Originally posted on ChicagoTribune.com
By John Kass
Aldermen want reform now, the Chicago Way
The national view of Chicago Democratic politicians is that they’re messianic reformers like the young Moses we sent to Washington, or they’re colorful yet environmentally green rogues with short shanks and hot tempers.
Unfortunately, what came out of City Hall last week wasn’t fantasy.
So it didn’t exactly sound like trumpets playing Handel’s water music. Instead, this was a percussion of meat.
It was like a beating in an alley, fists thunking on ribs and the sound of the slugger’s heavy breathing. And who was getting the beating?
If you live in Chicago, look in the mirror.
Not everyone was numb. Six Chicago aldermen were brave enough to try to stop it. And you should know their names at the beginning of this, not at the end. The only aldermen who stood up for you are: Bob Fioretti, 2nd; Leslie Hairston, 5th; Scott Waguespack, 32nd; Brendan Reilly, 42nd; Nick Sposato, 36th; and John Arena, 45th.
And the others? They slapped you around, my fellow chumbolones. They gave you a Chicago Way tuneup, and now they’re laughing because they figure you won’t hold it against them.
The leader of the civic beating was Mayor Emanuel’s floor leader, Ald. Patrick O’Connor, 40th, who earlier in the week co-wrote a self-congratulatory column in the Chicago Tribune’s op-ed section about how Chicago was finally ready for reform.
Then came Wednesday’s council meeting, and by a count of 42-6, the aldermen gutted their own inspector general hired to oversee council ethics. There was one abstention: Lincoln Park neighborhood Ald. Michele Smith, 43rd, did not vote. She is a former assistant U.S. attorney. And she didn’t vote. A call to Smith’s office was not returned.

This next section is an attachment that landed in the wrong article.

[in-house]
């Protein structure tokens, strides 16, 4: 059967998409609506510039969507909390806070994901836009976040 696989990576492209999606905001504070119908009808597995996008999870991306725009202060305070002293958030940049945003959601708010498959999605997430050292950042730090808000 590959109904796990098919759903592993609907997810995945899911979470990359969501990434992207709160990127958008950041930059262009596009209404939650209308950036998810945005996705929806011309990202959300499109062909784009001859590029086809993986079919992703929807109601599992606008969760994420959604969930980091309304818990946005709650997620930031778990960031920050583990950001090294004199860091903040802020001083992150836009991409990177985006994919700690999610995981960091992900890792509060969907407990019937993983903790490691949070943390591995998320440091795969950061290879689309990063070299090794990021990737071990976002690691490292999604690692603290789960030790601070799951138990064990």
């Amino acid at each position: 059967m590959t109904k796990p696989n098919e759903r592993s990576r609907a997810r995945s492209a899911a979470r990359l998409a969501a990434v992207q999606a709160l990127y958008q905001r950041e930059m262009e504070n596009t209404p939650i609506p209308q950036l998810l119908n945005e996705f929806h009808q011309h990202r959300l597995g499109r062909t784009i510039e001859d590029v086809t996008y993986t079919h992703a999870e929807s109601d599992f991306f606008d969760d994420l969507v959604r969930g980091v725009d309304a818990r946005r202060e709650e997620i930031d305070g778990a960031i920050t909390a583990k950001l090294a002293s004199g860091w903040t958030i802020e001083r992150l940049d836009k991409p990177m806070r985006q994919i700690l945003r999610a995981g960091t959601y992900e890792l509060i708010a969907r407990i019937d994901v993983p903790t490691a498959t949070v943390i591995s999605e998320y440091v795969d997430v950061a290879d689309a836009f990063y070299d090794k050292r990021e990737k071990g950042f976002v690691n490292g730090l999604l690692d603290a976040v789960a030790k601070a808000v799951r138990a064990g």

Yes, looking for ethics at City Hall is like trying to find virtue in a brothel, and, yes, it’s true that oodles of aldermen have gone to federal prison, but Legislative Inspector General Faisal Khan has that thankless job.
Previously, aldermen had set up roadblocks to thwart investigations. Khan’s office first required a victim’s sworn and signed complaint before he could begin a probe. And still, Khan had several investigations going, and I’m told that federal authorities call his office from time to time.
But after Wednesday’s vote, investigative powers on aldermen’s campaign finances now reside with the Chicago Board of Ethics, a hapless committee of suits and geeks which hasn’t issued a finding against a single alderman in 25 years.
O’Connor, who according to the Tribune’s Bill Ruth-hart and Hal Dardick was the subject of one of Khan’s investigations, said the vote had nothing to do with proceedings against him. O’Connor insisted, as if he could see the future, that “there will not be any finding against me.”
Clearly, Soothsayer O’Connor could make a handsome side living telling fortunes. One fortune he won’t have to tell is that of his wife, Barbara O’Connor. In 2008, the Tribune reported she generated a great and profitable business selling homes and condominiums built by developers who needed her husband to approve zoning changes, not only in their 40th Ward, but across the city.
O’Connor said there was no wrongdoing and that it’s not wrong for him to make zoning decisions on development projects where his wife might someday earn a commission.
“I’m confident we’ve done everything we possibly can within the letter and the spirit of the law,” he said then.
Spirit of the law? I hope Pat will have the decency to wear a turban and hold a crystal ball when he leads the council in a vote for more revenue after the February mayoral and aldermanic elections. More revenue, for those who haven’t had your ears bitten off in an alley fight with a politician, means taxes.
Khan was a guest Friday on my WLS-AM midmorning radio show. So I asked him: They treat us like dummies, like chumbolones, don’t they?
“Unfortunately,” Khan said, “I’d have to agree.”
“I would say I have not had a pleasant reaction from City Council,” Khan told me and guest host Kristen McQueary, a Tribune Editorial Board member. “They’ve put more obstacles in front of this office, and we’re jumping through hoops to get an investigation going, then get it approved by the Board of Ethics, who then notify the aldermen that they’re under investigation.
“So you can already hear the shredding going on at this point, and the destruction of evidence and the tampering with witnesses. So it’s not getting easier, it’s getting a lot harder.”
But don’t worry. Chicago’s ready for reform now. Ald. O’Connor said so.